“Huh, so apparently there IS such a thing as eating too many sandwiches…”
~AFFotD Editor-in-Chief, Johnny Roosevelt, shortly before getting his stomach pumped
As mentioned in our previous post, the simple concept of “a sandwich on a long roll of bread stuffed with cold cuts and condiments” has expanded well beyond our wildest dreams.
While many of these variations are all words for the same thing (the submarine begat the hero begat the grinder begat pointless regional squabbles about lexicon and so forth) these linguistic shifts have also helped create entirely new sandwiches made to be stuffed into submarine or Italian bread and embraced as a regional dish so fervently that even New Yorkers sometimes have to step in and go, “Woah, easy there, Philadelphia, we get you invented it, but people are allowed to add different things to a fucking cheesesteak.”
Ha, just kidding, they’d never say that, they’re too busy trying to pretend they make the nation’s best hot dogs because…what, they’re sold in carts? Because it’s easy to go to a cart and have someone scoop out a three day old frank and top it with sauerkraut and mustard and that somehow makes your hot dog “supreme” to, say, every other type of hot dog that at least tries? Get off your fucking high horse, goddamn you.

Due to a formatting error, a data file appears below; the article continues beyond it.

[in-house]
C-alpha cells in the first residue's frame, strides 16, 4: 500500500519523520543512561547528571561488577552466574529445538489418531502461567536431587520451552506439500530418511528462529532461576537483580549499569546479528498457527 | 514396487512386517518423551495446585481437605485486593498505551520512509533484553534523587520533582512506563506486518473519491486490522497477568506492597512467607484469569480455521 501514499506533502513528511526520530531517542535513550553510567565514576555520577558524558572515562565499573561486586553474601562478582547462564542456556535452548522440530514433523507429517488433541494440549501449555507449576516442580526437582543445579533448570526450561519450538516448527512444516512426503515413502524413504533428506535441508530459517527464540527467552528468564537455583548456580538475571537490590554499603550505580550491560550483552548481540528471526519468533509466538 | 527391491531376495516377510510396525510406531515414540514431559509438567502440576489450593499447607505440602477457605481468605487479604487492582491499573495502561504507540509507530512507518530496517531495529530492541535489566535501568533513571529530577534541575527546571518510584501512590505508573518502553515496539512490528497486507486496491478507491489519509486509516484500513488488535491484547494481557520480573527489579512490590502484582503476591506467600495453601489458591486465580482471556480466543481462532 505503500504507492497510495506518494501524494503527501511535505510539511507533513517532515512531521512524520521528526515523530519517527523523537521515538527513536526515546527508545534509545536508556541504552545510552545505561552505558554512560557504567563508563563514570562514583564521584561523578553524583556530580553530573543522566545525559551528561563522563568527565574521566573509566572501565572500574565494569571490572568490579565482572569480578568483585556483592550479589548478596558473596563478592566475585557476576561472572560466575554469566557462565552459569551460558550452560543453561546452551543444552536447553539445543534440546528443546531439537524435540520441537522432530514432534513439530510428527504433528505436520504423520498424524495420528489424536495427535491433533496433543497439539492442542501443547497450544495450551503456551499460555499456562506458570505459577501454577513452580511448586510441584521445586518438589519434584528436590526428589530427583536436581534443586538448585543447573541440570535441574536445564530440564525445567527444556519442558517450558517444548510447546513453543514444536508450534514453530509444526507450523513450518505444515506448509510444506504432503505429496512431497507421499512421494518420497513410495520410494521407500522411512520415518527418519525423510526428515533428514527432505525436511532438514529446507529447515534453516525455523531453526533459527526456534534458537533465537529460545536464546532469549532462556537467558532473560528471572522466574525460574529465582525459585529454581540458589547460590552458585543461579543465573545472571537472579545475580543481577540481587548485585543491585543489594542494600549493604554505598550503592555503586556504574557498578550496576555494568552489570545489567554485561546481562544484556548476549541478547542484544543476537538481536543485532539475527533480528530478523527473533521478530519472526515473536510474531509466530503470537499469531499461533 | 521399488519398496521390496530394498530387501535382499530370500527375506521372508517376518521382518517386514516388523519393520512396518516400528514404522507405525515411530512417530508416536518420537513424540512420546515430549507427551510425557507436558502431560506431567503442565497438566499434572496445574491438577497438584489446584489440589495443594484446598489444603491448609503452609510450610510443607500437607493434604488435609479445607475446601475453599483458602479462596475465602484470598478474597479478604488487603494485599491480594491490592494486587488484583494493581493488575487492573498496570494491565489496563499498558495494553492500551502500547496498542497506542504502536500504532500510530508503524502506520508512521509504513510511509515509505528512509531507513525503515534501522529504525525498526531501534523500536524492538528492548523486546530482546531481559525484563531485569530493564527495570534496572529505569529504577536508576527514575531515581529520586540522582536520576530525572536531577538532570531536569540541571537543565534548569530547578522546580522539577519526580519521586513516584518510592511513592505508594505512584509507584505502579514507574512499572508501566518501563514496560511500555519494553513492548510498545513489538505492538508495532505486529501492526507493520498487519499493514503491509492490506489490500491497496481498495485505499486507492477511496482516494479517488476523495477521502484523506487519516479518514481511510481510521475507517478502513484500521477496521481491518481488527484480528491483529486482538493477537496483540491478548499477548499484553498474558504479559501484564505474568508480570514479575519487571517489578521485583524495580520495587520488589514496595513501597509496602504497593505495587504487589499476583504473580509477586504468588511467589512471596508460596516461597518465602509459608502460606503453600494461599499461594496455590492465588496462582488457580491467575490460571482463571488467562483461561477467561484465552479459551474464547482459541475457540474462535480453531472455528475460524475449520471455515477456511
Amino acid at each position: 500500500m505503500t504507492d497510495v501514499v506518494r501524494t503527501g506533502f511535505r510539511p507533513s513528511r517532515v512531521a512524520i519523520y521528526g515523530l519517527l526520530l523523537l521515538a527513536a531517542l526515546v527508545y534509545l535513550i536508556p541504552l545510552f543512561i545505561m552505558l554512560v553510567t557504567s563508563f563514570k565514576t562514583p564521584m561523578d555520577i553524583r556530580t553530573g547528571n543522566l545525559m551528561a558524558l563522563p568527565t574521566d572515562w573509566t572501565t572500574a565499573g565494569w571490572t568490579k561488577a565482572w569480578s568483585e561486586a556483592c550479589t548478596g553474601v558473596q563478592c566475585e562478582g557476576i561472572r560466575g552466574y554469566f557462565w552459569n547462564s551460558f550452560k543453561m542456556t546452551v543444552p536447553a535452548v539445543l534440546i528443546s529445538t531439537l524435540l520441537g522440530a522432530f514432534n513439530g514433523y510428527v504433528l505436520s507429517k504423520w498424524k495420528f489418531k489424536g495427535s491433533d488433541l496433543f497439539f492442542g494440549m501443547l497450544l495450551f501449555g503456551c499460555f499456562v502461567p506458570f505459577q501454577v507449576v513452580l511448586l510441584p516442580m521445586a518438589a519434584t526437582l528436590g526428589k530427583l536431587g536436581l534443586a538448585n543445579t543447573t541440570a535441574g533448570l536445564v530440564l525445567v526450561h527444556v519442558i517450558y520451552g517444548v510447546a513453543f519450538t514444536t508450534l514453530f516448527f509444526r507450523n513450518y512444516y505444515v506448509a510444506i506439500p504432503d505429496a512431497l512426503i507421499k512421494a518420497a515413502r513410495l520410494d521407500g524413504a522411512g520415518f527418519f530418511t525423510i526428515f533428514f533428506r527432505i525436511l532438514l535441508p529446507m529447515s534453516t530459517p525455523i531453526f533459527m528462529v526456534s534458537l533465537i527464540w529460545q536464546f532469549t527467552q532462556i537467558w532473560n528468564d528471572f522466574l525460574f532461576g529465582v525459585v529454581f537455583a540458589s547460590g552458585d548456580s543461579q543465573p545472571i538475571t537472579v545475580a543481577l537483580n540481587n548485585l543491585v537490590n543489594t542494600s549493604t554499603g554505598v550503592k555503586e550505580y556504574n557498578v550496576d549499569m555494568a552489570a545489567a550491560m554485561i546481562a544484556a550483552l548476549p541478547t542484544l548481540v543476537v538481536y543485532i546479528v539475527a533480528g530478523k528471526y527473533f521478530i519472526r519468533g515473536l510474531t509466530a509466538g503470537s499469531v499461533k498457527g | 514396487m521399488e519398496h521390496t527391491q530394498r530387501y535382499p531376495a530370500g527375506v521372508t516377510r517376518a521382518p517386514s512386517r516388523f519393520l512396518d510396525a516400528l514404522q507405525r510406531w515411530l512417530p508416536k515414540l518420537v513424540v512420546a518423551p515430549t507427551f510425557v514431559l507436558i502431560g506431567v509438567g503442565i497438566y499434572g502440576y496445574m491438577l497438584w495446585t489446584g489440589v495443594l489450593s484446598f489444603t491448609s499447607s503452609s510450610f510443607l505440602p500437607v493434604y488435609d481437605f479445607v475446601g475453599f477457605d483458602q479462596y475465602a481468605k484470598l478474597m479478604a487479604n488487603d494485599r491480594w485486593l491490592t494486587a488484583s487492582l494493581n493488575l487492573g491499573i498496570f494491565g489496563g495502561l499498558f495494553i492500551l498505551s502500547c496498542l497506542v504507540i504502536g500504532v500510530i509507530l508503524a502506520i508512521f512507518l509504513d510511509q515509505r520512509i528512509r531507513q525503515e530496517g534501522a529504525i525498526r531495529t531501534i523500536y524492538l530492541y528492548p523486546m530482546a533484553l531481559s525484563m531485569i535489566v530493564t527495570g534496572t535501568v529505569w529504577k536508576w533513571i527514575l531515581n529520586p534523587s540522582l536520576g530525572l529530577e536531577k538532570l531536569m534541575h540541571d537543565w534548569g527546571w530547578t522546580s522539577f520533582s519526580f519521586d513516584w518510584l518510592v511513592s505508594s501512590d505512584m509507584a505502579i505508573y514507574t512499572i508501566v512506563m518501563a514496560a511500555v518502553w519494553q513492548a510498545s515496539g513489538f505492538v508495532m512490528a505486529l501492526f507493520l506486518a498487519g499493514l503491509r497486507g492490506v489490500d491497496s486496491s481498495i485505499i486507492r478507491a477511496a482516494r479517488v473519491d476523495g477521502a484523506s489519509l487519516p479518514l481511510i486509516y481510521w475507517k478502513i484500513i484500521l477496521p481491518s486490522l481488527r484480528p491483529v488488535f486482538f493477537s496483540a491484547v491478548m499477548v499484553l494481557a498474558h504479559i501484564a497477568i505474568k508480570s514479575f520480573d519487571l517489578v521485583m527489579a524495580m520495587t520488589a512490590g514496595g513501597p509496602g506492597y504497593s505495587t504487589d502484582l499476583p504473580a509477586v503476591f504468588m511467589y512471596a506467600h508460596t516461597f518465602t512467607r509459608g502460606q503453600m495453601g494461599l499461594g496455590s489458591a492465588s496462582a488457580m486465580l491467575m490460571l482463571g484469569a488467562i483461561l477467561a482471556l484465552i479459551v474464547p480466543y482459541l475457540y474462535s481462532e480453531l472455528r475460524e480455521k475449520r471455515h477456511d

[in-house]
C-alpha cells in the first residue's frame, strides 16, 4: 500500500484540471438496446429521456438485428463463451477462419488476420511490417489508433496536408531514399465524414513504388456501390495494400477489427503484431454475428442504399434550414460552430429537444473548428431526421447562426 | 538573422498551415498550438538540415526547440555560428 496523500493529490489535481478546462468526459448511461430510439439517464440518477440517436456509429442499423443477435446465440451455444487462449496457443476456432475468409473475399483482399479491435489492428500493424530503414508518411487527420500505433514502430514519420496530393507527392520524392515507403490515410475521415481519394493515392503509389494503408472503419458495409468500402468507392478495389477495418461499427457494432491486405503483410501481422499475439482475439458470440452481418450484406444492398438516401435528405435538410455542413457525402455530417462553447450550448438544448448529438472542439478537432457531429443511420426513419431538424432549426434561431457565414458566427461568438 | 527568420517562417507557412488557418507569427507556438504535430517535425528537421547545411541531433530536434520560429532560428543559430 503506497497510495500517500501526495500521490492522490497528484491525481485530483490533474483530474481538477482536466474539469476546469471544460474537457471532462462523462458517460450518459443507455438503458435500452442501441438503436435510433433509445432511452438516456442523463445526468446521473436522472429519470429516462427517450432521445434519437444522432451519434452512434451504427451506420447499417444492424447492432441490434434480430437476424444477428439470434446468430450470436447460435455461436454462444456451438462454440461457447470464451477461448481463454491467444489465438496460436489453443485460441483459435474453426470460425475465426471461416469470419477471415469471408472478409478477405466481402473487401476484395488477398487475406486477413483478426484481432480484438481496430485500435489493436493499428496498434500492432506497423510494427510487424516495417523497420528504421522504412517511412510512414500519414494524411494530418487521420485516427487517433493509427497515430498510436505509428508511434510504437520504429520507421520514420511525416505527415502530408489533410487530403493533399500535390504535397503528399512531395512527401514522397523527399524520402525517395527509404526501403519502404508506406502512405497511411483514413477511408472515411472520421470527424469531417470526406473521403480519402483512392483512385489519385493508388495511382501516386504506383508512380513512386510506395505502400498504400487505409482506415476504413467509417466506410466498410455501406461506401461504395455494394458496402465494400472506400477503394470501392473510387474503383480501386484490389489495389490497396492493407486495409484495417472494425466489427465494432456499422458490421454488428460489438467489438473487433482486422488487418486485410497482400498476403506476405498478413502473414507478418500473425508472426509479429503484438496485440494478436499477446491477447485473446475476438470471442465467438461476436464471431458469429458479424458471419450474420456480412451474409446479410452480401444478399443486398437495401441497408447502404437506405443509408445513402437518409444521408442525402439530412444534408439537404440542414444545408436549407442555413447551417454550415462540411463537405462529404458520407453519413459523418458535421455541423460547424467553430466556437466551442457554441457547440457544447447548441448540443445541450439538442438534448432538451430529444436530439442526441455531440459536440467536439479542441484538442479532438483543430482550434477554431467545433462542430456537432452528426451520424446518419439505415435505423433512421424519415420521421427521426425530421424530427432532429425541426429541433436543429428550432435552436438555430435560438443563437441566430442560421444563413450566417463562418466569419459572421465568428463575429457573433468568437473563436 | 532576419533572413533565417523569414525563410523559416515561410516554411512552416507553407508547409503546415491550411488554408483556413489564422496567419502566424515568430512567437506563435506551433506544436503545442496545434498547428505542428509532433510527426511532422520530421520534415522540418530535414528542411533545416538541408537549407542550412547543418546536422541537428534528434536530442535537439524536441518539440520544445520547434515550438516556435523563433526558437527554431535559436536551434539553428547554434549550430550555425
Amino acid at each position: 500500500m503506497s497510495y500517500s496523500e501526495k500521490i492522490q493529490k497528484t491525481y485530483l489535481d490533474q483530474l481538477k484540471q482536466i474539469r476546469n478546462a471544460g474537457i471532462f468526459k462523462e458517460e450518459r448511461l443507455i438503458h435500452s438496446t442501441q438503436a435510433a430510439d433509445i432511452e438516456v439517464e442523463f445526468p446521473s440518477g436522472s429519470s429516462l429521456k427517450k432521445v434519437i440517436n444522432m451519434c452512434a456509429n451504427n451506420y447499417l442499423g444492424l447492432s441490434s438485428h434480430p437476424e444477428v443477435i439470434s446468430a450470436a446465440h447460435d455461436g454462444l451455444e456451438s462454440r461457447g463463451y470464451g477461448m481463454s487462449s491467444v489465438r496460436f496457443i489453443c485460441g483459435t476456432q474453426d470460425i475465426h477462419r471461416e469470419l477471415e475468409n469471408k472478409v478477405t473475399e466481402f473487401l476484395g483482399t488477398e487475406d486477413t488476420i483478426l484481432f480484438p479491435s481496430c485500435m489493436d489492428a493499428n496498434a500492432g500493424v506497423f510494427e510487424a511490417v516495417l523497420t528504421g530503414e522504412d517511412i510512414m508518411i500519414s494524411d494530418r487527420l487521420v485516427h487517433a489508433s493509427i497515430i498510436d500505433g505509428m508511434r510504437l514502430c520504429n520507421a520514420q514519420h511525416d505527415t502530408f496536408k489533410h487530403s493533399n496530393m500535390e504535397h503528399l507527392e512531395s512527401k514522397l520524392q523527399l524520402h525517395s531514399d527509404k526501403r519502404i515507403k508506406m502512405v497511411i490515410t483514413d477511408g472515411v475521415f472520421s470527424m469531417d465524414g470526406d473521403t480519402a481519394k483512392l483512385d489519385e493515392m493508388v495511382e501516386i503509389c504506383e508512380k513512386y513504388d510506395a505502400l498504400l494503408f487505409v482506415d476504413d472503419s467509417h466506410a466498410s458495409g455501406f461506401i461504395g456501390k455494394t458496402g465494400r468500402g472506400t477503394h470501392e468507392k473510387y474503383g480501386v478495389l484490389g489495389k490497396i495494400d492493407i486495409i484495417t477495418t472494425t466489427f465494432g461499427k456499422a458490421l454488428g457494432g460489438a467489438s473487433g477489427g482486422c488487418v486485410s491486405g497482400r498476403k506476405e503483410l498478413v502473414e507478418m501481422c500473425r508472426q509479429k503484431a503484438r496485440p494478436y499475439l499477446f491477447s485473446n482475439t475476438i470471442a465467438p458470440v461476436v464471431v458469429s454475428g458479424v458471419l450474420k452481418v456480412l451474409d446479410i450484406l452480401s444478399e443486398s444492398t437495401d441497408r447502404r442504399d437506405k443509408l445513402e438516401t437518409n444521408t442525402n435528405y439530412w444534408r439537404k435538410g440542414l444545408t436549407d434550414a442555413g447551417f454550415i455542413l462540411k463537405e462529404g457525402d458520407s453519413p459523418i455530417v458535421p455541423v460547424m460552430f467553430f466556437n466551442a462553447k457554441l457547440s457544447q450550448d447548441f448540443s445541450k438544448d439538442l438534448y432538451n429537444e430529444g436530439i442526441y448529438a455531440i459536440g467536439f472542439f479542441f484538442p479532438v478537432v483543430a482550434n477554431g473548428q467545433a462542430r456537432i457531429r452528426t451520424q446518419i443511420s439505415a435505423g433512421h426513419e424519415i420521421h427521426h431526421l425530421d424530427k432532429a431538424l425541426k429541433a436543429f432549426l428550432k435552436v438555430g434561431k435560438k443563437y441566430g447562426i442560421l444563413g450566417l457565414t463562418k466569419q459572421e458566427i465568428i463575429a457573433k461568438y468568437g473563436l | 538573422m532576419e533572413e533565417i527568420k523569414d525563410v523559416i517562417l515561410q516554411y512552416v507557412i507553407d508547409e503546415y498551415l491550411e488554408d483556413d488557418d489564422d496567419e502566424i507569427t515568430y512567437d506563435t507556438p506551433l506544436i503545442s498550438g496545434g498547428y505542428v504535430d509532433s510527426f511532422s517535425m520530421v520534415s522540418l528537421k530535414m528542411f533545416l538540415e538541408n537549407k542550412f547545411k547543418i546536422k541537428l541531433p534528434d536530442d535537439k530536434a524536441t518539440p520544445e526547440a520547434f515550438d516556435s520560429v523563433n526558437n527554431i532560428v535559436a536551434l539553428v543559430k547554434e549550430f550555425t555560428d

Okay, sorry, back on track. Anyway, for whatever reason, the state of Pennsylvania accounts for like, 40% of all the sandwiches on rolls of the entire East Coast, so we decided to give them their own section in our series on…
The Regional Italian and Submarine Sandwiches of America: Pennsylvania
Posted in AFFotD Special Features, America's Best Foods, The American Sandwich Series
Tagged America, Amoroso, Barb Mills, broccoli rabe, cheesesteak, cheez whiz, Cosmo, Hoagie, Hoagies, Long Roll Sandwiches, Mayo, Mayonnaise, norristown, Pat Olivieri, Pennsylvania, Philadelphia, Philly Cheesesteak, provolone, provolone cheese, Regional Sandwiches, Roast Pork, Sandwich, sandwich shop, sandwiches, Sub, Submarine Sandwich, the state of Pennsylvania, wiz wit, zep
“I make my own mayonnaise. I do this either because I am pretentiously gourmet, or because I am technically too fat to fit out my door and run to the grocery store. You decide.”
~It’s the second one
Imagine a swimming pool filled with Mayonnaise. No, seriously, picture it. You can’t get it out of your head now, can you? And be honest with us- you’ve never once thought about that. You’ve never wondered to yourself, “I wonder what it would look like if you filled a swimming pool with Mayonnaise.” And now you can’t stop thinking about it. That is our gift to you.
Yes Mayo is an integral part of America’s culinary tradition. While it shockingly was not invented in America, it clearly was invented ahead of its time, since it’s a product clearly meant for America. Come on, it’s 85% fat, and has 700 calories for every 100 grams of it. Holy hell, that’s glorious. So we’re going to only touch on the European-y origins of this thing, and focus on…
The American History of Mayonnaise